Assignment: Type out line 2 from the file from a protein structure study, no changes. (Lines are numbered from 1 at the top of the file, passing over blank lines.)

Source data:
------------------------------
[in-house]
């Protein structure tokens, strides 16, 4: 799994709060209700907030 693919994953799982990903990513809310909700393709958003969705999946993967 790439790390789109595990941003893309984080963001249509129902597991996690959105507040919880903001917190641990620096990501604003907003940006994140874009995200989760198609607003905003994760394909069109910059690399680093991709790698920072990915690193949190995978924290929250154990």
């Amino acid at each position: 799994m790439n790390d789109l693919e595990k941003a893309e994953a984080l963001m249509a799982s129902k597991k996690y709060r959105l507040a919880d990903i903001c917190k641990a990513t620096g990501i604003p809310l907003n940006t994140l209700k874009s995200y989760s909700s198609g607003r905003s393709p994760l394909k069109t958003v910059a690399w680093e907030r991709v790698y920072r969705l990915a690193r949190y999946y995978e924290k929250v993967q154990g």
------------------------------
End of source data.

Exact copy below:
């Protein structure tokens, strides 16, 4: 799994709060209700907030 693919994953799982990903990513809310909700393709958003969705999946993967 790439790390789109595990941003893309984080963001249509129902597991996690959105507040919880903001917190641990620096990501604003907003940006994140874009995200989760198609607003905003994760394909069109910059690399680093991709790698920072990915690193949190995978924290929250154990």